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Human rights under attack in Hong Kong under new national security regime: report

Police with pepper spray outside Cityplaza1 (Studio Incendo/WikiCommons)
August 27, 2020

This article was originally published by Radio Free Asia and is reprinted with permission.

A draconian national security law imposed on Hong Kong by the ruling Chinese Communist Party at the beginning of July has ushered in an ever-widening crackdown on peaceful dissent, and a new wave of human rights violations, according to a report from an overseas-based rights group.

Chinese and Hong Kong authorities have deployed the law to step up violations of local people’s human rights and to undermine the city’s rule of law, the Chinese Human Rights Defenders (CHRD) network said in a report published on its website.

“The crackdown … has involved arbitrary arrests of peaceful protesters and pro-independence advocates, media censorship, interference in the democratic election process, and intimidation against overseas activists who fled the city out of fear for retaliation,” the report said. “The National Security Law has been used to legitimize the violation of human rights.”

Beijing’s imposition of the new law on Hong Kong, bypassing the city’s Legislative Council (LegCo), also mandated China’s feared state security police to set up a headquarters in a Hong Kong hotel and empowered Beijing to supervise directly cases considered to be “serious” violations of the law.

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The law also provided for separate national security courts, with judges hand-picked by chief executive Carrie Lam, which lawyers slammed at the time as a serious blow to judicial independence in the city.

“The Hong Kong government is obligated to guarantee freedom of expression, peaceful assembly, association and other civil political rights,” CHRD said, citing international rights covenants and the city’s own Basic Law.

It called for the immediate release of anyone arrested under the law for exercising their civil and political rights.

Slew of arrests

Hong Kong police arrested 10 people on the day the law took effect for displaying leaflets and banners referring to calls for independence for the city.

Five days later, eight people were arrested in Kwun Tong for holding up blank placards in a silent protest. The government warned that a popular slogan of last year’s protest movement—”Free Hong Kong, Revolution Now!”—was now illegal.

On July 29, four members of the pro-independence student group Studentlocalism, which was disbanded before the law came into effect, were arrested on suspicion of “inciting secession.”

This was followed up with the arrest of pro-democracy media magnate Jimmy Lai and a raid by the newly formed national security police on the offices of his newspaper, the Apple Daily.

Three pro-democracy activists—Agnes Chow, Wilson Li, and Andy Li—were detained on the same day.

Days after the law was implemented, public libraries removed books from the shelves including those written by prominent student activist Joshua Wong and pro-democracy legislator Tanya Chan, while Occupy Central movement initiator and law professor Benny Tai lost his job at the University of Hong Kong, the report said.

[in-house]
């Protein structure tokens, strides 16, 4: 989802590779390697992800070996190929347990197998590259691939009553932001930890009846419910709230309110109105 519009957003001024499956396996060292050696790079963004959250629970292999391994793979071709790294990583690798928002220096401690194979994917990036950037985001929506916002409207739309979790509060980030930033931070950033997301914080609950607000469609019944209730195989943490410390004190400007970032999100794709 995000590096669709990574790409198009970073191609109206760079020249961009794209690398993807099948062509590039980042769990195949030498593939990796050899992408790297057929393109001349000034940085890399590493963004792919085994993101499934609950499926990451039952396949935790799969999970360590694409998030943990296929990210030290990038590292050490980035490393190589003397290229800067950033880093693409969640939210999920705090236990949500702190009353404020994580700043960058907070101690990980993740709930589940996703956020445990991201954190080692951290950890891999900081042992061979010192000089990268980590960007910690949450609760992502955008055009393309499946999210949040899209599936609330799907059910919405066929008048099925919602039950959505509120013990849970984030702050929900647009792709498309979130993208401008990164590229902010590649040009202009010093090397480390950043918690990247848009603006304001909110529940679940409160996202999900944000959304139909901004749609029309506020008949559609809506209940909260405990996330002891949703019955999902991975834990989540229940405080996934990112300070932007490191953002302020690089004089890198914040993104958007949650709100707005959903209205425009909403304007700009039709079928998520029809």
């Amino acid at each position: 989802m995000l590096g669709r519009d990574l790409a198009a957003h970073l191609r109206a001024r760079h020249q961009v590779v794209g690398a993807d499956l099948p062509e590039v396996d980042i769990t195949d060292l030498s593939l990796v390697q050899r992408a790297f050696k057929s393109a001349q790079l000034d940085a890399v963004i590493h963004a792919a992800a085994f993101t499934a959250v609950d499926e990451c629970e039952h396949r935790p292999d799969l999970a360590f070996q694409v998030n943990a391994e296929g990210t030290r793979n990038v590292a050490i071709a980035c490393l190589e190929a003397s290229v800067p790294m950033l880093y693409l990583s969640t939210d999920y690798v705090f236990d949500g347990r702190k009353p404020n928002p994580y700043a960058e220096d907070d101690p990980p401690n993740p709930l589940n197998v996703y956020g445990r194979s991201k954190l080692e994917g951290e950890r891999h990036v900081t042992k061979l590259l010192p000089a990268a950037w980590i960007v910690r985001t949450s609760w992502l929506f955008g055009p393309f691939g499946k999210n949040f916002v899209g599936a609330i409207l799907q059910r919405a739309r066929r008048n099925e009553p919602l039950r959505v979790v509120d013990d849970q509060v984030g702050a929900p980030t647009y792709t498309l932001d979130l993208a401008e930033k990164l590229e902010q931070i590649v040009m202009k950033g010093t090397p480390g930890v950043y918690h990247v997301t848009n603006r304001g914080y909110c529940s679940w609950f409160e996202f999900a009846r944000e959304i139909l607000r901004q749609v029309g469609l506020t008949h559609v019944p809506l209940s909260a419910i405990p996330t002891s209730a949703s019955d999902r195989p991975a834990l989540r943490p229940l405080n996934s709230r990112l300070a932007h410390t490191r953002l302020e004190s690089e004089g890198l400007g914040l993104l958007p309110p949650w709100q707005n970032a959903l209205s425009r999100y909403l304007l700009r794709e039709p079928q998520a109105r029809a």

Hong Kong police have also issued arrest warrants for six pro-democracy activists currently overseas under the new law, including former lawmaker Nathan Law, pro-independence activists Wayne Chan and Honcques Laus, and former U.K. consular official Simon Cheng, who was detained and tortured after being arrested in Hong Kong by Chinese police.

“The National Security Law has had a profound chilling effect in the short nearly two months of its implementation in Hong Kong,” CHRD’s report found. “The law is particularly potent in suffocating the free expression characteristic of Hong Kong’s vibrant civil society.”

Protesting despite law

A protester who gave only a nickname David said he had already seen police violence at close hand during last year’s protests, but that he plans to continue his activism in spite of the draconian new law.

“I have seen countless demonstrators being violently dealt with by the Hong Kong government and the police, which I hate to see,” David told RFA in a recent interview. “As a student, I think it is time to speak out.”

“I think we have to speak out, and not let the government and the police hurt our citizens … the more they monitor and try to intimidate me, the more I have to keep coming out [in protest],” he said.

The law bans secessionist, subversive, and terrorist words and deeds, as well as collusion with foreign forces to interfere in Hong Kong’s internal affairs, charges which carry a maximum sentence of imprisonment for life.

Charges of “collusion with foreign powers” appeared in the law after repeated claims from Beijing that last year’s anti-government and pro-democracy protest movement was instigated by “hostile overseas forces.”

The law has been criticized by foreign governments as being in breach of Beijing’s promise to maintain the city’s freedom and autonomy.

Rights groups say the vaguely worded offenses, which carry a maximum penalty of life imprisonment, and cover speech or actions anywhere in the world, will enable the authorities to continue to crack down on any form of peaceful criticism, active dissent, or political opposition.